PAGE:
|dc.description.abstract||The thesis consists of two parts. The topic of the two parts are different, the title and the abstract of each part is:
1. The impact of demographical change such as ageing on the severity of an epidemic: a theoretical and numerical study of the final size and the basic reproduction number.
Ageing and the effect of birth restriction change the demography in populations. These changes in demography influence contact patterns in societies, and, since contact patterns are important in disease transmission, influence the severity of infectious disease outbreaks. Here we use a deterministic multi-type SIR model to study theoretically and numerically how demographical changes impact the basic reproduction number and the final size of an infectious disease outbreak. We study either a density dependent contact pattern or a frequency dependent contact pattern. There is no consensus in literature in which multi-type contact pattern should be called frequency dependency. We have defined several new contact patterns in which the number of contacts per unit of time of an individual with a specific group is constant if we scale all group sizes by the same factor. In a model with reciprocal contacts where individuals have a fixed amount of contacts per unit of time with their own group and each young individual has a fixed amount of contacts per unit of time with older individuals, the basic reproduction number and final size increases when the number of young individuals increases. For other contact patterns, including the density dependent contact pattern, we have found theoretical results of a similar character. Numerical results suggest that if the society would have been more aged in Hong Kong in 2009, the number of cases of H1N1-2009 infection would have been smaller. However, due to the dependence of severity of an infection on the characteristics of the infected individuals, this need not imply a decrease in burden on the health care system. In a case study, we have found that birth restriction in Hong Kong may prolong the time before a similar H1N1 strain to the H1N1-2009 can cause an epidemic in Hong Kong.
2. Effectiveness of interventions targeted at health care workers and residents in reducing the probability and the size of an infectious disease outbreak in a long-term care facility for the elderly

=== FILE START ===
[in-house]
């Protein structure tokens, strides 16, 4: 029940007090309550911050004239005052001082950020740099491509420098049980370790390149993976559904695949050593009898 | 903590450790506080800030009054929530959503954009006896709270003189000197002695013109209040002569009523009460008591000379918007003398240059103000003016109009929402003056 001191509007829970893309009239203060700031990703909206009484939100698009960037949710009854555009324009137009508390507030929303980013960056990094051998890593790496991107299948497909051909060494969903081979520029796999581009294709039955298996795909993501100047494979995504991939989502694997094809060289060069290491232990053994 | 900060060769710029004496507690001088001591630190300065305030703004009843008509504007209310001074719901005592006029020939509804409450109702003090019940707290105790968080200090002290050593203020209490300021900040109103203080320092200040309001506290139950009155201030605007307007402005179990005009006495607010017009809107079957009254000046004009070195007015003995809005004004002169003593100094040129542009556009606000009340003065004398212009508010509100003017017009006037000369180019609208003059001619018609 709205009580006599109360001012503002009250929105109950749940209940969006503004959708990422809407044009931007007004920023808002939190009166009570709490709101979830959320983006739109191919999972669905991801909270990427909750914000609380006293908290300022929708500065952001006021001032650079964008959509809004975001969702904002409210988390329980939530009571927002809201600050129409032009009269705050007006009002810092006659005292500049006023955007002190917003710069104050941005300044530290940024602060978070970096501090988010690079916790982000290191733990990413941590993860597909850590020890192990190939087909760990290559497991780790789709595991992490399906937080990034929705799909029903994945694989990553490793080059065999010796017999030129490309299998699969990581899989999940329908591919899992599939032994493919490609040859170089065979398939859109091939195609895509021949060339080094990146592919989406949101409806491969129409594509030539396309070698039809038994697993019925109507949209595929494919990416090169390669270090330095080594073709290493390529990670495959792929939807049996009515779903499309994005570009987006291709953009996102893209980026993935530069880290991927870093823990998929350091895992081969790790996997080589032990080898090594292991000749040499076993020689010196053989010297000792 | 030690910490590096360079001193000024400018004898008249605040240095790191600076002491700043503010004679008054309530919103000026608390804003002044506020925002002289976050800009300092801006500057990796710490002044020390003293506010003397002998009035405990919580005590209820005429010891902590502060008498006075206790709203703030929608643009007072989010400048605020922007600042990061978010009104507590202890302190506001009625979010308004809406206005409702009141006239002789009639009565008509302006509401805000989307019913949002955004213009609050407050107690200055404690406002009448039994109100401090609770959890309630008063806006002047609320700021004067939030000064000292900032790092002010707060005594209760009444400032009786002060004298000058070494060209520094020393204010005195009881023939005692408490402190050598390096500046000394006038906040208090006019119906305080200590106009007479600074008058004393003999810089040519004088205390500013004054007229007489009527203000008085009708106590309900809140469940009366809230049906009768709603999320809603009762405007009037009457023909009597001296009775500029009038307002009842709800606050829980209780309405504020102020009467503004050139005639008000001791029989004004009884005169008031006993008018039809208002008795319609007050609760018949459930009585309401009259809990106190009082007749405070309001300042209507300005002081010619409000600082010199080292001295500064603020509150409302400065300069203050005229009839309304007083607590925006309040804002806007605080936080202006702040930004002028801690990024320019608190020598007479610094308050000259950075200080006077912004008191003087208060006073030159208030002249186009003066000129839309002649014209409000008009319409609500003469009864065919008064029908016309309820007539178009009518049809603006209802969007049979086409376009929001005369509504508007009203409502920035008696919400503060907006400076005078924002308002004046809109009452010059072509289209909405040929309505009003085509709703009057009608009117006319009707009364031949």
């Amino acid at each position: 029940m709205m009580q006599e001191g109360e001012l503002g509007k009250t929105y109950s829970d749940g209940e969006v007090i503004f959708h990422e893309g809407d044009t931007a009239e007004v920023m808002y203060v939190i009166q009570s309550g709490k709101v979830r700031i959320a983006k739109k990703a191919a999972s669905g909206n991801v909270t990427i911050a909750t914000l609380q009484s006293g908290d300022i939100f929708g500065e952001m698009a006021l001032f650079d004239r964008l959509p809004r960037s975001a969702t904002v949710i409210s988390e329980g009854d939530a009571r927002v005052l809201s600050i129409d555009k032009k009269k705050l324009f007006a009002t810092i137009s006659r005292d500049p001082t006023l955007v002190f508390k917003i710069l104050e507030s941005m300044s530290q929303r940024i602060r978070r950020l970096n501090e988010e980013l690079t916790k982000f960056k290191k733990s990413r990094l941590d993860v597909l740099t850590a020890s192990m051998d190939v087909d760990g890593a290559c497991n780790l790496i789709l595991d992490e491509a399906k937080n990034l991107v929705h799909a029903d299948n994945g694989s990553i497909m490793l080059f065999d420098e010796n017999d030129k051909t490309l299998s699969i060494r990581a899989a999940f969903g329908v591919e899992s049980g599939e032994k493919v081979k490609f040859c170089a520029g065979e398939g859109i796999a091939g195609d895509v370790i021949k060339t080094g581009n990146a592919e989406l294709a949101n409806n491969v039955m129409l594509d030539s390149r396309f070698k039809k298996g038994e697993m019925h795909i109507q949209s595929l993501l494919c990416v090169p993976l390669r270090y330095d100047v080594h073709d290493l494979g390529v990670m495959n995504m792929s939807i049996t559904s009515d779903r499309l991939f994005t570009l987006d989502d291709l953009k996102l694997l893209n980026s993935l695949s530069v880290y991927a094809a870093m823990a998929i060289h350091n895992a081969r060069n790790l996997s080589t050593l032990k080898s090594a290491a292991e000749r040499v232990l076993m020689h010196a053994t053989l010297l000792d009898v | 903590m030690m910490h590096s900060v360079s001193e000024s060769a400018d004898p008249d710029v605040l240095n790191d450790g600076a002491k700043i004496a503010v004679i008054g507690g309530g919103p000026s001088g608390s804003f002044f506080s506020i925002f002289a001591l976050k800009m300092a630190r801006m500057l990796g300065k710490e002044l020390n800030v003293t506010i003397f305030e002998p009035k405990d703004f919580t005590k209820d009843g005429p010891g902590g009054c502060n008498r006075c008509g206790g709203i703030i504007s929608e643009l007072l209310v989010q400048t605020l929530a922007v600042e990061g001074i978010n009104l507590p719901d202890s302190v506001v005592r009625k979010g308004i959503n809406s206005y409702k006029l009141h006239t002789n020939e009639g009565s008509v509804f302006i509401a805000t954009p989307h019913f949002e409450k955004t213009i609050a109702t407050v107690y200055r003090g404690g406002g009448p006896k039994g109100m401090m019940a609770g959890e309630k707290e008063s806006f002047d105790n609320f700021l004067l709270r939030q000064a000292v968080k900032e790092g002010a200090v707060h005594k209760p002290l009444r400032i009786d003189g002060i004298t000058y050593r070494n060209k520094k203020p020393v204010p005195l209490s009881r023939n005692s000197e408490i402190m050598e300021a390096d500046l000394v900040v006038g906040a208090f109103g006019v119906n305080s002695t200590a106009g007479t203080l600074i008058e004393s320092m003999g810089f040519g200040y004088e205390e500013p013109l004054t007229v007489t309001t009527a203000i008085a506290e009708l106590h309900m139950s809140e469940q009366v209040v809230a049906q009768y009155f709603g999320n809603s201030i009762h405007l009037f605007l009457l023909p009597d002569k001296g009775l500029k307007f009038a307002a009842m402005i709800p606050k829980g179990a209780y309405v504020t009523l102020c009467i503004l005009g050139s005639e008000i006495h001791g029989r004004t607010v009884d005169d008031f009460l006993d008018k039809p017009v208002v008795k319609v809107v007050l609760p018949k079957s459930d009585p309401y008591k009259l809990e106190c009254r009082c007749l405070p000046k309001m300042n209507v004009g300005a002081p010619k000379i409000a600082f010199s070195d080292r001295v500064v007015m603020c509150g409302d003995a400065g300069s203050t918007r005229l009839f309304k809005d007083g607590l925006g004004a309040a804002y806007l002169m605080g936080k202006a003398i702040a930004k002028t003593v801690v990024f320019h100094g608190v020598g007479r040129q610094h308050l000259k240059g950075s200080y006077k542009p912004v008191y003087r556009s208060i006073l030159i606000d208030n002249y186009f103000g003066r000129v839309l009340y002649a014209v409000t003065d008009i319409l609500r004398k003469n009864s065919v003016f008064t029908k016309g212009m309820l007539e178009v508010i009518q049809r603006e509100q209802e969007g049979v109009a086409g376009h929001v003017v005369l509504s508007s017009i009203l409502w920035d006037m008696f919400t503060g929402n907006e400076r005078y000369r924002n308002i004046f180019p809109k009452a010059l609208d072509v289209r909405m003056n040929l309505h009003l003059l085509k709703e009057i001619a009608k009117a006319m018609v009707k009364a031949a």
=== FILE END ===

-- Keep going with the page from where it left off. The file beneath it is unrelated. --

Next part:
Protecting elderly from an infectious disease infection is important due to the high case fatality ratio among elderly. It is predicted that the fraction elderly will increase in most developed countries, which can lead to an increase of the number of required long-term care facilities for the eldery in the future. Hence, in the future, protection of individuals in long-term care facilities for the elderly from infectious diseases infection becomes even more important in order to reduce the severity of an outbreak of an infectious disease outbreak. Previous studies contradict each other on how effective of interventions targeted at residents and health care workers are in reducing the probability of a major outbreak in a long-term care facility for the elderly. We used a stochastic simulation model and an analytical model to clarify this issue. Interventions can target health care workers and/or residents and may reduce the susceptibility and/or infectiousness of the individuals. In this study we define the level of an intervention of any type by the reduction of susceptibility and/or infectiousness of the targeted individual in percent. We call an intervention of any type weak, if the level of the intervention is less than 40% in comparison with the situation with no interventions. This study shows that weak interventions targeted at health care workers or visitors cannot reduce the probability of a major outbreak in the facility when the infectious disease has a basic reproduction number higher than 1.6 in the general population. These interventions hardly influence the average outbreak size given a major outbreak in the facility, in contrast to residents of the facility. Weak interventions aimed at residents can be effective even when the basic reproduction number exceeds 1,6. We showed that intervention level and the effectiveness of interventions in reducing the size and probability of a major outbreak in the long-term care facility for the elderly are in general not linearly related. Our study also reveals that interventions must start early in the epidemic and should not be stopped when the peak of the force of infection has been reached.||